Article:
About This Festival
An ancient celebration with deeply spiritual roots, this Festival of Lights (Diwali) is technically a tradition with a religious foundation, but all that are willing to share in the season of abundance are welcome. Thousands of oil lamps, fireworks, lavish feasts, fragrant flowers and colored sand in the form of lotus blossoms adorn India in this annual homecoming that is Diwali.
Lighting the Path Home at Diwali
Rama needs to return home, and Hindus everywhere pitch in to help, lighting his path with thousands of oil lamps during the five-day Festival of Lights, or Diwali, to honor the Hindu god. To Westerners this feels like India’s version of Christmas, a time of celebration and unbridled joy. Like Christmas, it’s technically a religious festival, but it’s open to anyone willing to share in the season of abundance. Beyond the visual feast of colors and lights, Diwali has a deeper spiritual meaning, the awakening of one’s inner light.
The roots of Diwali date back thousands of years to the “Ramayana,” an ancient Hindu text whose title means, “Story of Rama.” During his exile, Rama battled all manner of demons in dark forests and resisted the temptations of Ravana’s sister (Ravana being the ten-headed demon king enemy of Rama.) With the assistance of the powerful monkey god, Hanuman, Rama led an army of monkeys to defeat Ravana and rescue his princess Sita. Hindus celebrate his journey home by lighting his path; the non-observant choose to celebrate this as an annual time of abundance.
Fortune, Food & Fireworks
Diwali takes place in the fall and marks the end of the harvest season in India and also the beginning of a new financial year. Life in India revolves around the agrarian calendar, and at this time of year people pay debts and make prayers for good crops as seeds are soon to be sown in the coming new year. Lakshmi, the goddess of beauty, wealth and prosperity, plays a central role in the celebration because her worship might bring good fortune to the pious. While Diwali is mostly a Hindu festival, Sikhs and Jains also observe this holiday, making the celebrations truly for almost everyone in India.
The first two days of Diwali are mostly focused on preparation, the first devoted to clearing out the home, the second spent decorating it. The third day is the epic centerpiece with lavish feasts and fireworks displays to rival any American 4th of July celebration. On the fourth day, friends and relatives visit their families and come bearing gifts. On the fifth and last day, a very specific ritual takes place in which brothers pay a visit to their married sisters who prepare a sumptuous meal in return.
The fall is a particularly good time to visit India, after the oppressive heat of the summer and before the torrential monsoons. Garlands of fragrant jasmine flowers, lamps and candles fill homes, and colored sands in the form of lotus flowers adorn entrances as spiritual welcome mats. Strands of colored lights cover business districts and women wear the brightest and best saris in a personal tribute to colors.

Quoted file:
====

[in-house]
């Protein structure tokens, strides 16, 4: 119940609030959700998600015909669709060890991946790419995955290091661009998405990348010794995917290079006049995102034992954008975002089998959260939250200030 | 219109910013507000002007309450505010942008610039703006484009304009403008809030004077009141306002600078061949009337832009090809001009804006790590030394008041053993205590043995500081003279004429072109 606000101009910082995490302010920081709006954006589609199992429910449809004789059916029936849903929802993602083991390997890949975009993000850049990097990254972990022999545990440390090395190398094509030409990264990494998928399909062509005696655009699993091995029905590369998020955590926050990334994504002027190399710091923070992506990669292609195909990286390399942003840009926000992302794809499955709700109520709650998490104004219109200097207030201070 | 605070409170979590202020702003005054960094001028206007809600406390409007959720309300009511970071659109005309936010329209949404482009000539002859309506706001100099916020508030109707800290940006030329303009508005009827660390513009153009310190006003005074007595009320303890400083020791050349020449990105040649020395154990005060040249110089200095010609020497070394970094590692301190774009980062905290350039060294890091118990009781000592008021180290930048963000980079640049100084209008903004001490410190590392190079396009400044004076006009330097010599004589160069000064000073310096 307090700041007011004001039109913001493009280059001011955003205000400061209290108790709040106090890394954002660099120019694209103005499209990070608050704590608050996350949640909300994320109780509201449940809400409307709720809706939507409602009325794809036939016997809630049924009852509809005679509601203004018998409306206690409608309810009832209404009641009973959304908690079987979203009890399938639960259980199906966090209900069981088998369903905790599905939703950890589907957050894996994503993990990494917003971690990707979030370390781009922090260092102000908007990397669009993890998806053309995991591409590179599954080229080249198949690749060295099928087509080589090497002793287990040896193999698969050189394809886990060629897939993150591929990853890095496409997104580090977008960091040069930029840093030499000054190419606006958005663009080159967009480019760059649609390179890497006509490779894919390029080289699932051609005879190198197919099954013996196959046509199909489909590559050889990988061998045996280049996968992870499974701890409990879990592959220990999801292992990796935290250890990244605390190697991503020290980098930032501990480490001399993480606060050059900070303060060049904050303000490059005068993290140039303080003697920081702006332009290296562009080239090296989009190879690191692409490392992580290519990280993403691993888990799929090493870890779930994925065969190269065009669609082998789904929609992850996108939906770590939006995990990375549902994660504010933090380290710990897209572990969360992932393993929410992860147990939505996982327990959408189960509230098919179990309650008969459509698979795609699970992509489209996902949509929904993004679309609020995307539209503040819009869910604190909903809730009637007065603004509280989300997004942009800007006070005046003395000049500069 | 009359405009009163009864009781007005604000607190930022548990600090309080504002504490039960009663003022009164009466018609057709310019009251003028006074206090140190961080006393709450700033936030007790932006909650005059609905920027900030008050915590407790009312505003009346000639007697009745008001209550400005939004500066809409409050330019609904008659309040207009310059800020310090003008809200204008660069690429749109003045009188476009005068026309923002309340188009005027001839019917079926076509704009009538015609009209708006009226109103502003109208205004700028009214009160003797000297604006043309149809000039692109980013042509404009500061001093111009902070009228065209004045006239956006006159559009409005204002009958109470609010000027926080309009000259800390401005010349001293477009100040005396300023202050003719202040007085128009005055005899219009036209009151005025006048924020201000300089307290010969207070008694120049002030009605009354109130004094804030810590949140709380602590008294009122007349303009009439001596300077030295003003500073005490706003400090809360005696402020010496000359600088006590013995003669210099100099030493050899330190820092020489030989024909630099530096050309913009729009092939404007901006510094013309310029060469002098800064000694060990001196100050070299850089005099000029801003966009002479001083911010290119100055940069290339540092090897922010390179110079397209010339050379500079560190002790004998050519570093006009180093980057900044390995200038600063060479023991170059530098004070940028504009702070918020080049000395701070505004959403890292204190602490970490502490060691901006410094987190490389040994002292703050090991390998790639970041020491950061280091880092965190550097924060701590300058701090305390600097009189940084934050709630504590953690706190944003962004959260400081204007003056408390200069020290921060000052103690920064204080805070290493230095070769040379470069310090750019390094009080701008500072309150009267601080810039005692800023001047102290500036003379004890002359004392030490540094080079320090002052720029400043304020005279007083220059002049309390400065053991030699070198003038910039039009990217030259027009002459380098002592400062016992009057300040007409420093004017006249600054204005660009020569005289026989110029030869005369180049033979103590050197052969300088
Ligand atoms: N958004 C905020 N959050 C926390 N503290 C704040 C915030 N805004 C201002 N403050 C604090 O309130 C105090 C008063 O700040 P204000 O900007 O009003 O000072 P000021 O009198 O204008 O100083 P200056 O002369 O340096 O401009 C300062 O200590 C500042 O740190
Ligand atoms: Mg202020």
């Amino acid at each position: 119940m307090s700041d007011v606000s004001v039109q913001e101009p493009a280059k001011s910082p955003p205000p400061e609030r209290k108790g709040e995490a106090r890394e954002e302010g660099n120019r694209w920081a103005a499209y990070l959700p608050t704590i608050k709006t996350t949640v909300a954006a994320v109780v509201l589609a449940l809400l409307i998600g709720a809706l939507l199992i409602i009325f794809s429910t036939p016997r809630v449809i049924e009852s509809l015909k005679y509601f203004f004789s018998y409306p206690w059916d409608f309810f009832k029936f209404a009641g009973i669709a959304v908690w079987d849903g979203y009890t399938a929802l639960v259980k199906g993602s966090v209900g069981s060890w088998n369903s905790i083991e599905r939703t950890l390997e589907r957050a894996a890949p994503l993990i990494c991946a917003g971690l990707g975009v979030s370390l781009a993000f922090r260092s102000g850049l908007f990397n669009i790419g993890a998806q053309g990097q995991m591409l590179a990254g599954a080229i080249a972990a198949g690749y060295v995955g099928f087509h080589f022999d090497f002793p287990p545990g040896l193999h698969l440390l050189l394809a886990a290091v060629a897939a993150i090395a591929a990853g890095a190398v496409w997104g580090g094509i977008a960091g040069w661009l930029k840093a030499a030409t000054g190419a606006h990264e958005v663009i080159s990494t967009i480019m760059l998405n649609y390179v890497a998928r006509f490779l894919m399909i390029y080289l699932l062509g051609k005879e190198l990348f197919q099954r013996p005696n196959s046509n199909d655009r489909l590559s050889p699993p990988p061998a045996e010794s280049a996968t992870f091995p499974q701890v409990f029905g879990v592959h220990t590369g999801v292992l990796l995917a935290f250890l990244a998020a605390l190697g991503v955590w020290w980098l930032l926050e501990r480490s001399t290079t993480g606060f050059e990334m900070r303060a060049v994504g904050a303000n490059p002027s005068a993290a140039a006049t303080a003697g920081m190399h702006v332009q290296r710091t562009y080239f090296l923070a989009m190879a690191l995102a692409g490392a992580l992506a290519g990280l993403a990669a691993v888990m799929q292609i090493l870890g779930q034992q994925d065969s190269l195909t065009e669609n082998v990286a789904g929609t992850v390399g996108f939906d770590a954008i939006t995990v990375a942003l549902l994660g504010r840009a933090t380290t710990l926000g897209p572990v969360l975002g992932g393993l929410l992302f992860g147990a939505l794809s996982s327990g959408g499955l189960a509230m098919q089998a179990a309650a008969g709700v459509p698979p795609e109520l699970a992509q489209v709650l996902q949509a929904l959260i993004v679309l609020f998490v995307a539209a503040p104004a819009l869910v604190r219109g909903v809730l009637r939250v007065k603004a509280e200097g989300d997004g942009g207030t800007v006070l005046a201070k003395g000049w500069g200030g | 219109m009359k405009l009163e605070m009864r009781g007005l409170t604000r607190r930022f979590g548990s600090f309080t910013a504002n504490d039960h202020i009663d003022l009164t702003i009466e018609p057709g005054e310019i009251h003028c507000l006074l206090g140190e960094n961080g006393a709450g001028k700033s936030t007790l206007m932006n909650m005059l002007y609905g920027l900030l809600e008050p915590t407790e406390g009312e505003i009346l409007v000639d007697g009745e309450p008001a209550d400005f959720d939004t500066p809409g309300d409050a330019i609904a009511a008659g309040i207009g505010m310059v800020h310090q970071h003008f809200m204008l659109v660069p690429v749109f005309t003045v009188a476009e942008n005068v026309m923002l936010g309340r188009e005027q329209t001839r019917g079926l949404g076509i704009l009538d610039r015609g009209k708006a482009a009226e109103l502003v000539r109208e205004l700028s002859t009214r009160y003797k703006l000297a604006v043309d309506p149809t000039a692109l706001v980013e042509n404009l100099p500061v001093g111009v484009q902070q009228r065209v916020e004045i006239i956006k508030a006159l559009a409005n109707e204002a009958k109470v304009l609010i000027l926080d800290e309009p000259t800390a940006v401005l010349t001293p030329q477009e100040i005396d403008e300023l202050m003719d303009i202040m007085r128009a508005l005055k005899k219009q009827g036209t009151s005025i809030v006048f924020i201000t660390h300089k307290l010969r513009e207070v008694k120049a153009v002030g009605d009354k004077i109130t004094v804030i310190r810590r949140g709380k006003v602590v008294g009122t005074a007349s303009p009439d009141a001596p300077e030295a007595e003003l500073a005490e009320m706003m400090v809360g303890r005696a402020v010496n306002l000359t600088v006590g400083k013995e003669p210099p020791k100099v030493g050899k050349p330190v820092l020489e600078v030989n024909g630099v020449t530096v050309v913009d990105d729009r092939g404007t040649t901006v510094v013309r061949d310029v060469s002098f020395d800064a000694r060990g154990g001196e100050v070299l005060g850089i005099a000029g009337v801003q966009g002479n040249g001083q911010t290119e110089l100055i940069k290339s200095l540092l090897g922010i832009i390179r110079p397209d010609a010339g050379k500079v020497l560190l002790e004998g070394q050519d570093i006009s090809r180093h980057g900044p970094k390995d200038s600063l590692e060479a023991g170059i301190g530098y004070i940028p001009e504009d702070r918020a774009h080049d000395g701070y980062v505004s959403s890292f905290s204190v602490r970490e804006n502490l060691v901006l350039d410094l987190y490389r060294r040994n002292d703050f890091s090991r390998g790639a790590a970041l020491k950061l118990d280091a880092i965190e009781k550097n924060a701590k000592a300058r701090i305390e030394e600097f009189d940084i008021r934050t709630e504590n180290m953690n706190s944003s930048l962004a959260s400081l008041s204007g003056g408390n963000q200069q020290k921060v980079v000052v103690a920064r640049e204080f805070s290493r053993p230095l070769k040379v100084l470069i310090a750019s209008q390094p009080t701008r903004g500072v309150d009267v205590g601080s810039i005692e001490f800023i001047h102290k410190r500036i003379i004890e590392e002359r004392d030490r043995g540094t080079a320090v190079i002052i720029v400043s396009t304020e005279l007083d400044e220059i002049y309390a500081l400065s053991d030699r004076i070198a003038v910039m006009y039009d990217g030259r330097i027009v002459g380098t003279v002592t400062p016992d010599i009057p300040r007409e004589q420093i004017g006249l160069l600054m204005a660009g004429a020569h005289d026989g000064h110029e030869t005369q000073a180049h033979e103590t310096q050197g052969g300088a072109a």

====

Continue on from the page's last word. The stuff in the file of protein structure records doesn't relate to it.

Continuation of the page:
Festival of Lights – Illuminating the Good
Befitting a festival of lights, all manner of torches, oil lamps and fireworks light up the night sky. For Hindus, light represents the triumph of good over evil; although the legends people observe vary by region (Rama’s story is the preferred one in Northern India), Diwali is a time of unity, when that basic underlying message of good besting evil holds for all cultures.
As much as the visual interpretation of Diwali is beautiful to see, the spiritual meaning can be quite profound. Diwali also means the awareness of the inner light. Through higher knowledge we can dispel ignorance and awaken our Atman, or pure and infinite spirit. This victory of knowledge (light) over ignorance (darkness) is seen as a path to spiritual enlightenment. Use Diwali as a personal opportunity to make peace over conflict. Welcome the good spirits into your life—Lakshmi’s good fortune, maybe with the help of Hanuman (remember Rama’s dilemma) or Ganesha, the remover of obstacles. Clean out the old and light up your life in this time of renewal.
The people of India are extraordinarily warm and welcoming during Diwali—it’s considered bad luck and poor form not to be gracious at this time of year. The doors of most homes are open and illuminated by lamps, creating a pervasive atmosphere of hospitality. This is India’s biggest festival, full of reverence and good cheer. Again, remember: it’s all about the triumph of good over evil. Let your best tendencies guide you.